Clinical and Quality of Life Benefits for End-Stage Workers' Compensation Chronic Pain Claimants following H-Wave(R) Device Stimulation: A Retrospective Observational Study with Mean 2-Year Follow-Up
Williamson, Tyler K.
Hazlewood, Jeffrey E.
Norwood, Stephen M.
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Previously promising short-term H-Wave(R) device stimulation (HWDS) outcomes prompted this retrospective cohort study of the longer-term effects on legacy workers' compensation chronic pain claimants. A detailed chart-review of 157 consecutive claimants undergoing a 30-day HWDS trial (single pain management practice) from February 2018 to November 2019 compiled data on pain, restoration of function, quality of life (QoL), and polypharmacy reduction into a summary spreadsheet for an independent statistical analysis. Non-beneficial trials in 64 (40.8%) ended HWDS use, while 19 (12.1%) trial success charts lacked adequate data for assessing critical outcomes. Of the 74 final treatment study group charts, missing data points were removed for a statistical analysis. Pain chronicity was 7.8 years with 21.6 ± 12.2 months mean follow-up. Mean pain reduction was 35%, with 89% reporting functional improvement. Opioid consumption decreased in 48.8% of users and 41.5% completely stopped; polypharmacy decreased in 36.8% and 24.4% stopped. Zero adverse events were reported and those who still worked usually continued working. An overall positive experience occurred in 66.2% (p < 0.0001), while longer chronicity portended the risk of trial or treatment failure. Positive outcomes in reducing pain, opioid/polypharmacy, and anxiety/depression, while improving function/QoL, occurred in these challenging chronic pain injury claimants. Level of evidence: III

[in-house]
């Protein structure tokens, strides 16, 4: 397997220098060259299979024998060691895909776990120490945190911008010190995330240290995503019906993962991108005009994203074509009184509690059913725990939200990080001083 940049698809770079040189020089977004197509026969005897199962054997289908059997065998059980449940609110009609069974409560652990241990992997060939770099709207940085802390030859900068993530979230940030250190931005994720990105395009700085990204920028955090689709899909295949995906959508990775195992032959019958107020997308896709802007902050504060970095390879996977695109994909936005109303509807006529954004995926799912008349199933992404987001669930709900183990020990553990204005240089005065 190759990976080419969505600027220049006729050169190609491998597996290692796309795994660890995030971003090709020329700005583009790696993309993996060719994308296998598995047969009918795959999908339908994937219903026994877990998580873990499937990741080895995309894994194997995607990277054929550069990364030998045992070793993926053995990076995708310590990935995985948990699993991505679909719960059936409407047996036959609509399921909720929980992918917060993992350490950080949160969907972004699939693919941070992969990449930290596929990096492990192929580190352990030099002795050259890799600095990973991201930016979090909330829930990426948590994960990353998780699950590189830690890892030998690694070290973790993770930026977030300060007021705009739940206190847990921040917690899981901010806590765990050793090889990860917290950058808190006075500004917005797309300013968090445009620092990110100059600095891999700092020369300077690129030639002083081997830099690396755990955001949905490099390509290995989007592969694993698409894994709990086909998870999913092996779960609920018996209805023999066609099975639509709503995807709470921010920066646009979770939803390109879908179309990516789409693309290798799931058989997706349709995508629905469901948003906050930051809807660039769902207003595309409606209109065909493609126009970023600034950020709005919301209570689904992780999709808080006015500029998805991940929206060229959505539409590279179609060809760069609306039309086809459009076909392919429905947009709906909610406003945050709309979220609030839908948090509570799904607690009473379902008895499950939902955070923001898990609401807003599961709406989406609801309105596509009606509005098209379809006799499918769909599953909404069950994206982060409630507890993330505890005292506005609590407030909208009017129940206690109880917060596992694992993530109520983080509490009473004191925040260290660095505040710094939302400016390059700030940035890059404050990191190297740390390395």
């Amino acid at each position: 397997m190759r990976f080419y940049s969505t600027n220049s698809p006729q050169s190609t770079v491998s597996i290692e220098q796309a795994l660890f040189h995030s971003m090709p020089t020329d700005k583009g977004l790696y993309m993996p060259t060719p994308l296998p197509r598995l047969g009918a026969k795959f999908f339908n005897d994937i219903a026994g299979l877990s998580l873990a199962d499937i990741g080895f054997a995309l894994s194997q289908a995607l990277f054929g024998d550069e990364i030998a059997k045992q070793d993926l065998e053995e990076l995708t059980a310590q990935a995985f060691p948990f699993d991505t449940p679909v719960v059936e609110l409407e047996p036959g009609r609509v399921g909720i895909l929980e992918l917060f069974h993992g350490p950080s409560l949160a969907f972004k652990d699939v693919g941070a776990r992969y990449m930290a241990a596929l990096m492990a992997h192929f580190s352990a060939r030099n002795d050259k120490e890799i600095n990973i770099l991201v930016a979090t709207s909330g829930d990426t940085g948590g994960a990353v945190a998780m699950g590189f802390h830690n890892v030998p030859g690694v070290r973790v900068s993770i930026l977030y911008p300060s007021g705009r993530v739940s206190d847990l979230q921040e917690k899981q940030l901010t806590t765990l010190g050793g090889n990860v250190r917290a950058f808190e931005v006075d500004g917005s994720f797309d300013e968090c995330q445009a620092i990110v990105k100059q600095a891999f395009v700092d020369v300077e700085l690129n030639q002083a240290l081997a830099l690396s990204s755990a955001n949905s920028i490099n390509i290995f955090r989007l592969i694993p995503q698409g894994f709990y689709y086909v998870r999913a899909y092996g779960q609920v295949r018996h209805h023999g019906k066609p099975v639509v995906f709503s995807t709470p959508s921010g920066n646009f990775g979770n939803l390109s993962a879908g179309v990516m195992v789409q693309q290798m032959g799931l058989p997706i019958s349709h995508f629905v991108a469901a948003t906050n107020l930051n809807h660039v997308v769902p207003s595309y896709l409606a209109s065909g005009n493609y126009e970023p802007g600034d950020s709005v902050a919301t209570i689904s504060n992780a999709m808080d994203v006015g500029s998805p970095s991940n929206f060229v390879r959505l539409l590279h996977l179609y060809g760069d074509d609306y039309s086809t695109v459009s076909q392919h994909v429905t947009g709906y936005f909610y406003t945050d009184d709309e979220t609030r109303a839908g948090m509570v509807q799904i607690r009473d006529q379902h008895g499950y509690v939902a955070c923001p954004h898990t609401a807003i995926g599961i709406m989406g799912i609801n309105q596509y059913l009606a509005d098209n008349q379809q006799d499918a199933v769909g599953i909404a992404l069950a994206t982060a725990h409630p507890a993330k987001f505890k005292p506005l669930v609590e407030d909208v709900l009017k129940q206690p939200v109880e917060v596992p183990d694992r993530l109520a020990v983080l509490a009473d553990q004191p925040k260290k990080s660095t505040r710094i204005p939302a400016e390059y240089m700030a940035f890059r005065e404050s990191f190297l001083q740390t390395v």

Management Science and Statistics